Today's campaign collectibles from a calmer time takes us back to 1960, one of the closest elections ever, hotly debated to this day.
Sen. John F, Kennedy and Vice President Richard Nixon were separated by 112,827 votes, a 0.17 percent difference.
Kennedy's electoral vote margin was larger, 303 to 219. But consider that six states -- Hawaii, Illinois, Missouri, California, New Mexico and New Jersey -- were won by less than 1 percent, and five of the six went to Kennedy. Switch a couple of those states around and the electoral vote gets closer or changes hands.
There continues to be some talk about voting in Chicago, and Texas where there were some counties in Texas where there were more votes counted than there were registered voters. Both states went to Kennedy.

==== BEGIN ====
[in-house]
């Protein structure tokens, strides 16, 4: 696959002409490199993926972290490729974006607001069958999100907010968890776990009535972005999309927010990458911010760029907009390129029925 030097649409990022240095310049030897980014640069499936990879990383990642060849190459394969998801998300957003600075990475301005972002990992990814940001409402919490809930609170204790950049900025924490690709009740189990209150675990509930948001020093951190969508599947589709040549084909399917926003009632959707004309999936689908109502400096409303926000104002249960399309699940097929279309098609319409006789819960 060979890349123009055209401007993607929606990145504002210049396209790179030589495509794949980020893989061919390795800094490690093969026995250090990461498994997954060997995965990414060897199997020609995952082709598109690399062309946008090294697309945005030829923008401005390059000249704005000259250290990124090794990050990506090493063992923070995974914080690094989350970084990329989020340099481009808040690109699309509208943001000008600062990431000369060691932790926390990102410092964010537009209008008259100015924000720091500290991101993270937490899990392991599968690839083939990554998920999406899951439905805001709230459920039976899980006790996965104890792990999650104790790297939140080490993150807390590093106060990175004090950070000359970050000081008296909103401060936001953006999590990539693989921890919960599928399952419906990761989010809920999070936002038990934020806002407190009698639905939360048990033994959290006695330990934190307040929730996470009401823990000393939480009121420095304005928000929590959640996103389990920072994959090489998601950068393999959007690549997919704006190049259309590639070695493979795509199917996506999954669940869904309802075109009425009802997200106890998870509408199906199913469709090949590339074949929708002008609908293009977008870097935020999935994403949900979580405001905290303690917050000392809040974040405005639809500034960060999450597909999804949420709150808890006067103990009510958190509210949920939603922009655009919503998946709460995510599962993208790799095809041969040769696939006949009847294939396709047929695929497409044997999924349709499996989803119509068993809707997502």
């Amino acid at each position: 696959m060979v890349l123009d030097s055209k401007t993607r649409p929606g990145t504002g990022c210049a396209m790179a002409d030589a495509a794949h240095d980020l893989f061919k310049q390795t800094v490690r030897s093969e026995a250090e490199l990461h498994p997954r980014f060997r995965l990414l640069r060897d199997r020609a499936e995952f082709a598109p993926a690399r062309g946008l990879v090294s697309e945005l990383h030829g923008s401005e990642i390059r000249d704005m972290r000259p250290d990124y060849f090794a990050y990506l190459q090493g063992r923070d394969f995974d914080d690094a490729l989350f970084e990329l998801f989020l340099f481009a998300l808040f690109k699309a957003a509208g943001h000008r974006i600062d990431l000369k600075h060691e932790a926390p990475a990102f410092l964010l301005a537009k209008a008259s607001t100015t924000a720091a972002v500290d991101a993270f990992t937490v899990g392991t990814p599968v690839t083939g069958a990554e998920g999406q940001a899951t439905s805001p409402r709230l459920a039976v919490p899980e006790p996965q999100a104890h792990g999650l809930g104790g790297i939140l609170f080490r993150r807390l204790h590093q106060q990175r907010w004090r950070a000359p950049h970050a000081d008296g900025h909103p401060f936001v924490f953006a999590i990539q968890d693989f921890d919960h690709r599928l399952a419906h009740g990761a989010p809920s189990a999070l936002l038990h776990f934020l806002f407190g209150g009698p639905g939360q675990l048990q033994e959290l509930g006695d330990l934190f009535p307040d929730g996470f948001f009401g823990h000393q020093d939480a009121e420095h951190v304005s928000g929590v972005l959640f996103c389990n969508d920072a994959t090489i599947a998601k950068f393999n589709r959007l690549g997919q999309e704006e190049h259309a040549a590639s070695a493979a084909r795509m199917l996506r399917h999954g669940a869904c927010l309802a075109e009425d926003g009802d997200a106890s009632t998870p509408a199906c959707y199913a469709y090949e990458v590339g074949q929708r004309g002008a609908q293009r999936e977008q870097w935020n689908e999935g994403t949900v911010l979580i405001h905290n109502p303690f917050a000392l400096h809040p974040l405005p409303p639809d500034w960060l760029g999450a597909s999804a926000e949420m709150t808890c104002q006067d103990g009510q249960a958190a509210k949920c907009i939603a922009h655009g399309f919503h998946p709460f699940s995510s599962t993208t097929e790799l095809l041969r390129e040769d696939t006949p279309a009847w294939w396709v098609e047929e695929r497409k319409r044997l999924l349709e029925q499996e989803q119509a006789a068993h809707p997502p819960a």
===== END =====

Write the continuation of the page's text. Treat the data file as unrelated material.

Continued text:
But Kennedy also lost 14 electoral votes in the South, where "unpledged Democratic electors" were on the ballot. Southern Democrats were opposed to the civil rights and voting rights platforms in the national party's platform, and electors instead cast their votes for Virginia Sen. Harry F. Byrd, a segregationist who wasn't even running.
A couple cool fast facts: The 1960 election was the first in which 50 states participated, as Alaska and Hawaii joined the union the year before. Both had three electoral votes. Alaska went to Nixon and Hawaii to Kennedy.
The election also was the first to feature presidential debates, where a tanned and relaxed Kennedy is said to have gained an advantage over Nixon, who had just spent two weeks in the hospital because of an injured knee, sweated and declined makeup.
As for collectibles, there are lots of Kennedy items to be found. He's a popular president and there are many reproductions of his famous pins out there.
You don't see too many affordable pins with photos of Kennedy with running mate Lyndon Johnson and Nixon with Henry Cabot Lodge.